A blockage of blood supply to part of the brain caused by a clot or debris (embolus).
A broad term for any brain disease that alters brain function or structure.
A condition in which a child resists having bowel movements, causing impacted stool to collect in the colon and rectum and lead to leakage.
An infection of the heart's inner lining, usually involving the heart valves.
A type of cancer that begins in the lining of the womb (uterus).
A usually noncancerous growth attached to the inner wall of the womb (uterus).
A disorder in which tissue similar to the tissue that lines the uterus grows outside the uterus in places where it doesn't belong.
A high level of disease-fighting white blood cells known as eosinophils in the blood.
Inflammation or injury to the tube connecting the mouth to the stomach.
Clusters of pigment cells in the skin, also known as freckles.
A group of conditions in which injury, heat, or friction makes the skin blister.
Inflammation of the tube at the back of the testicle that stores and carries sperm.
A dangerous condition that happens when the small flap that covers the windpipe swells and blocks airflow into the lungs.
A disorder in which nerve cell activity in the brain is disturbed, causing seizures.
Occurs when a man can't get or keep an erection firm enough for sexual intercourse.
Excess gas in the stomach or upper intestine released from the mouth, also known as burping or belching.
A painful disorder characterized by tender bumps (nodules) under the skin.
Fear of the color red, often accompanied by fear of blood or blushing.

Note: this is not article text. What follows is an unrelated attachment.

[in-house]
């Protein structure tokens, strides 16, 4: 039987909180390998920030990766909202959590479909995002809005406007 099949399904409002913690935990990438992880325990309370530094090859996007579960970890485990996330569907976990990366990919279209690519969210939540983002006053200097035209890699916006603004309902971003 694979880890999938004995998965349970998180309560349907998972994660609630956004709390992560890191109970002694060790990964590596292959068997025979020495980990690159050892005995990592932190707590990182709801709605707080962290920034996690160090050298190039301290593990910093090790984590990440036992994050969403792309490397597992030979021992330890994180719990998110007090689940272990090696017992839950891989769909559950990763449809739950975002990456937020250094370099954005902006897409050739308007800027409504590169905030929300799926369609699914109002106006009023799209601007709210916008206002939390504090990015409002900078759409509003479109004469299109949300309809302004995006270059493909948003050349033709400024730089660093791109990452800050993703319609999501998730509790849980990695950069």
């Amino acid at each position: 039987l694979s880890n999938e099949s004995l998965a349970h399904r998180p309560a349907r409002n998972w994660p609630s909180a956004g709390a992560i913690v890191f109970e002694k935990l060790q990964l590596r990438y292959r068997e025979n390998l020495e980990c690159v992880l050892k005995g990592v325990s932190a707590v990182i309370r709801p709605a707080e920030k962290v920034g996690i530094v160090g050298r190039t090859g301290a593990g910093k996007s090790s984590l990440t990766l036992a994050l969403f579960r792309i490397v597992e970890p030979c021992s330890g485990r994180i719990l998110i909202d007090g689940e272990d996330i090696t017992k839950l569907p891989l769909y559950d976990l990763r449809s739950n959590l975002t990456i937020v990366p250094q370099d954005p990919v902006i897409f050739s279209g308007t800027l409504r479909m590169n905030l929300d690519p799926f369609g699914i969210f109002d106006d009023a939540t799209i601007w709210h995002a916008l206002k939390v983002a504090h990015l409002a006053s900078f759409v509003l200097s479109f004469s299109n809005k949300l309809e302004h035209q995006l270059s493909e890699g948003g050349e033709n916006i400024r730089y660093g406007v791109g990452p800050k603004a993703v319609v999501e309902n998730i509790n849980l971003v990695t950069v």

Dead tissue that eventually sloughs off healthy skin after an injury.
Cancer of the tube that runs from the throat to the stomach (esophagus).
Abnormal veins in the lower part of the tube running from the throat to the stomach.
Inflammation that damages the tube running from the throat to the stomach (esophagus).
An extreme, unrealistic feeling of physical and emotional well-being, feeling "high."
Bulging of the eyes, which causes the eyes to move out of the sockets in one or both eyes.
Fluid that has leaked out of blood vessels into or on nearby tissues.
Physical discomfort in the eye's surface or deep within the eye, ranging from a slight irritation to severe pain.
Inherited blood-clotting disorder due to a mutation of the blood's factor V protein.
A condition in which a woman who isn't pregnant believes that she is.
A vision condition in which objects far away are seen more clearly than objects close up.
Feeling overtired, with low energy and a strong desire to sleep that interferes with normal daily activities.
An unpleasant feeling triggered by the perception of danger, real or imagined.
Convulsion in a child that may be caused by a spike in body temperature (fever).
Hardened stool that's stuck in the rectum or lower colon due to chronic constipation.
Physical and mental damage in a child due to alcohol exposure while in the womb.
A short-term rise in body temperature that's often caused by an infection.
A prolonged fever without an established cause despite testing.
A noncancerous breast tumor that most often occurs in young women.
Noncancerous changes that give a breast a lumpy or ropelike texture.
A common and highly contagious childhood ailment causing a distinctive face rash.
A condition in which the entire sole of the foot touches the floor when standing.
Spots in vision that look like black or gray specks or strings that drift across the eyes.